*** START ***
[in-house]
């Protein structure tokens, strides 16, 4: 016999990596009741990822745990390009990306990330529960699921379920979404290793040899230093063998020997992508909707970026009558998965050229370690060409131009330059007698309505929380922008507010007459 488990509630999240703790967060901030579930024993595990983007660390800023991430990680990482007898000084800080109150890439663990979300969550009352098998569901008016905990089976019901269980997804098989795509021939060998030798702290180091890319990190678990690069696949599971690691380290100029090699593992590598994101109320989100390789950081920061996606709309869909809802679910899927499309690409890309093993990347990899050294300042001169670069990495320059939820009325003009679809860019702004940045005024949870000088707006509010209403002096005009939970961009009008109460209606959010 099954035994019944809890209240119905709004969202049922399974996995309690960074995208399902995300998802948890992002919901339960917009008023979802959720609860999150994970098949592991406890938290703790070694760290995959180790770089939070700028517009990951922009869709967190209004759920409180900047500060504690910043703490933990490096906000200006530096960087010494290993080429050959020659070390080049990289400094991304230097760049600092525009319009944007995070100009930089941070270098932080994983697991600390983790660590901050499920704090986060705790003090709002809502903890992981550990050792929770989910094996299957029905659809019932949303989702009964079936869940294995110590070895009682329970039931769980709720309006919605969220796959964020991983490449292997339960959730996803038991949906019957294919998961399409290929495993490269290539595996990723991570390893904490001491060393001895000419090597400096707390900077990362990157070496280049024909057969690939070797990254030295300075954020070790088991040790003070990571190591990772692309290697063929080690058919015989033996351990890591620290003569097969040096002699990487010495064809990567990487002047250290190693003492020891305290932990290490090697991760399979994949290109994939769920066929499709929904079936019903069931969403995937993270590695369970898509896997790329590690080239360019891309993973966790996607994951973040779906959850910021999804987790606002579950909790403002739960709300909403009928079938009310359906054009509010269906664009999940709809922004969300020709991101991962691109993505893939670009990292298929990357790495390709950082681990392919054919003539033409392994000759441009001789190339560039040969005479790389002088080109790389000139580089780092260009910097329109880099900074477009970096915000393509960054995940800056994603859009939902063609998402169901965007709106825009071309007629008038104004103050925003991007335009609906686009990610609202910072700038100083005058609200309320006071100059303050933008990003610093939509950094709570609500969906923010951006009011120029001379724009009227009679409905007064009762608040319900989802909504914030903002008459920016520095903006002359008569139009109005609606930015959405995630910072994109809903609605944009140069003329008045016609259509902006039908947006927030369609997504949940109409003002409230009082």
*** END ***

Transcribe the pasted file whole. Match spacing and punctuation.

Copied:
[in-house]
């Protein structure tokens, strides 16, 4: 016999990596009741990822745990390009990306990330529960699921379920979404290793040899230093063998020997992508909707970026009558998965050229370690060409131009330059007698309505929380922008507010007459 488990509630999240703790967060901030579930024993595990983007660390800023991430990680990482007898000084800080109150890439663990979300969550009352098998569901008016905990089976019901269980997804098989795509021939060998030798702290180091890319990190678990690069696949599971690691380290100029090699593992590598994101109320989100390789950081920061996606709309869909809802679910899927499309690409890309093993990347990899050294300042001169670069990495320059939820009325003009679809860019702004940045005024949870000088707006509010209403002096005009939970961009009008109460209606959010 099954035994019944809890209240119905709004969202049922399974996995309690960074995208399902995300998802948890992002919901339960917009008023979802959720609860999150994970098949592991406890938290703790070694760290995959180790770089939070700028517009990951922009869709967190209004759920409180900047500060504690910043703490933990490096906000200006530096960087010494290993080429050959020659070390080049990289400094991304230097760049600092525009319009944007995070100009930089941070270098932080994983697991600390983790660590901050499920704090986060705790003090709002809502903890992981550990050792929770989910094996299957029905659809019932949303989702009964079936869940294995110590070895009682329970039931769980709720309006919605969220796959964020991983490449292997339960959730996803038991949906019957294919998961399409290929495993490269290539595996990723991570390893904490001491060393001895000419090597400096707390900077990362990157070496280049024909057969690939070797990254030295300075954020070790088991040790003070990571190591990772692309290697063929080690058919015989033996351990890591620290003569097969040096002699990487010495064809990567990487002047250290190693003492020891305290932990290490090697991760399979994949290109994939769920066929499709929904079936019903069931969403995937993270590695369970898509896997790329590690080239360019891309993973966790996607994951973040779906959850910021999804987790606002579950909790403002739960709300909403009928079938009310359906054009509010269906664009999940709809922004969300020709991101991962691109993505893939670009990292298929990357790495390709950082681990392919054919003539033409392994000759441009001789190339560039040969005479790389002088080109790389000139580089780092260009910097329109880099900074477009970096915000393509960054995940800056994603859009939902063609998402169901965007709106825009071309007629008038104004103050925003991007335009609906686009990610609202910072700038100083005058609200309320006071100059303050933008990003610093939509950094709570609500969906923010951006009011120029001379724009009227009679409905007064009762608040319900989802909504914030903002008459920016520095903006002359008569139009109005609606930015959405995630910072994109809903609605944009140069003329008045016609259509902006039908947006927030369609997504949940109409003002409230009082």